11. A position control apparatus as described in claim 1 wherein each of said remotely controllable regulators has a specific pressure associated therewith.
12. A position control apparatus as described in claim 11 wherein each of said specific pressures is different.
13. A position control apparatus as described in claim 1 wherein said controller is configured to repeatedly open and close said valves.
14. A position control apparatus as described in claim 13 wherein said controller is configured to control valves such that only one valve at most is open at a time.
15. A position control apparatus as described in claim 1 wherein said controller is configured to operate said electronic pressure regulator and open and close said valves so as to direct a specific pressure to one of said remotely controllable regulators.
16. A position control apparatus as described in claim 15 wherein said controller is configured to operate said electronic pressure regulator and open and close said valves so as to alternatingly direct a different specific pressure to a different one of said remotely controllable regulators.
17. A position control apparatus as described in claim 1 wherein each of said positioner zones comprises a plurality of positioners having a bias constant within a different range.
18. A positioner control method, comprising the steps of:
remotely controlling a first piloted pressure regulator so as to apply a first pressure to a first positioner zone that comprises a plurality of first zone positioners that position items traveling along a conveyor;
positioning said items using said first zone positioners;
remotely controlling a second piloted pressure regulator so as to apply a second pressure to a second positioner zone that comprises a plurality of second zone positioners that position said items traveling along said conveyor; and
positioning said items using said second zone positioners,
wherein said first zone positioners each have a bias constant within a first range, said second zone positioners each have a bias constant within a second range, and said first range is different from said second range.
19. A positioner control method as described in claim 18 further comprising the step of remotely controlling a third piloted pressure regulator so as to apply a third pressure to a third positioner zone.
20. A positioner control method as described in claim 18 further comprising the step of operating a controller to terminate application of said first pressure to said first positioner zone and initiate application of said second pressure to said second positioner zone.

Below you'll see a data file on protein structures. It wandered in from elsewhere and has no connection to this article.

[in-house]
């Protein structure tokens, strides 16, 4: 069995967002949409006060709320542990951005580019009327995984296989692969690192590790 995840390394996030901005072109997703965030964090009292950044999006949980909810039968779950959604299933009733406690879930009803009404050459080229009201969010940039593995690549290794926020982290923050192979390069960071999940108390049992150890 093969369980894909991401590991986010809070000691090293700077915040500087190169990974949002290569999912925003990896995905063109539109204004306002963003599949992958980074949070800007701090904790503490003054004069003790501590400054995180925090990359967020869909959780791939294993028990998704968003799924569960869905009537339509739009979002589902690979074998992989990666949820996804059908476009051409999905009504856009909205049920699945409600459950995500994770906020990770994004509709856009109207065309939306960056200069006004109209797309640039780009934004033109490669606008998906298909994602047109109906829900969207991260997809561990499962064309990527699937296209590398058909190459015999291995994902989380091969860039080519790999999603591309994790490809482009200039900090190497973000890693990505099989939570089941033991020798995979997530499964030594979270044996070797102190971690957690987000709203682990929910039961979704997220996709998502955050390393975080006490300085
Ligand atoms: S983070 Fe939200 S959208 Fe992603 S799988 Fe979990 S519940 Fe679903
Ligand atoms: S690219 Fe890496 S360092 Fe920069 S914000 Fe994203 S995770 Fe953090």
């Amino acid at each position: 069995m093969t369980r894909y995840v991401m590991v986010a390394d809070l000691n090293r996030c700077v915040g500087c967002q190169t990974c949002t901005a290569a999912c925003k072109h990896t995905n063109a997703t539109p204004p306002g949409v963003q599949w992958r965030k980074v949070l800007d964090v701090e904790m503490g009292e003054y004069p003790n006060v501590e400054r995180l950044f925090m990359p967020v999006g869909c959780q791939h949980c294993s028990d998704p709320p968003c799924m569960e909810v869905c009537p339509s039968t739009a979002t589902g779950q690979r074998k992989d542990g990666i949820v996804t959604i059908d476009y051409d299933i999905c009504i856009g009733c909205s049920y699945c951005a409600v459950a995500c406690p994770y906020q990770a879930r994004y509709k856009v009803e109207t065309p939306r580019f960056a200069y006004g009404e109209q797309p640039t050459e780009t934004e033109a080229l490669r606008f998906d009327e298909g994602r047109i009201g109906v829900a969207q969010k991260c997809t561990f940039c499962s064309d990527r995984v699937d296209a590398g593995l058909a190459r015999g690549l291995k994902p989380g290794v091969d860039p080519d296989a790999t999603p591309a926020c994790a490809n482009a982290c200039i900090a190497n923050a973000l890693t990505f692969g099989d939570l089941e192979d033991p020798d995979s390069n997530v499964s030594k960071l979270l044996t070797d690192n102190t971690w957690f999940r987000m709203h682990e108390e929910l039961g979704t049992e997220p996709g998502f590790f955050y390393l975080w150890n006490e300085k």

21. A positioner control method as described in claim 20 wherein said step of operating a controller comprises the step of operating a controller to close a first valve and open a second valve.
22. A positioner control method as described in claim 20 wherein said step of operating a controller comprises the step of operating a controller to change an electronic pressure regulator output from said first pressure to said second pressure.
23. A positioner control method as described in claim 18 further comprising the step of inputting two pressure inputs to said first piloted pressure regulator.
24. A positioner control method as described in claim 23 wherein one of said inputs is an insufficiently regulated input that is in fluidic communication with input to an electronic pressure regulator established upflow of a first valve and the other of said inputs is a pilot input that is in fluidic communication with an output from said electronic pressure regulator.
25. A positioner control method as described in claim 18 further comprising the step of inputting two pressure inputs to said second piloted pressure regulator.
26. A positioner control method as described in claim 25 wherein one of said inputs is an insufficiently regulated input that is in fluidic communication with input to an electronic pressure regulator established upflow of a second valve and the other of said inputs is a pilot input that is in fluidic communication with an output from said electronic pressure regulator.
27. A positioner control method as described in claim 18 wherein said method is a side guide positioner control method.
28. A positioner control method, comprising the steps of:
remotely controlling a first piloted pressure regulator so as to apply a first pressure to a first positioner zone; then
operating a controller to terminate application of said first pressure to said first positioner zone and initiate application of a second pressure to a second positioner zone, and then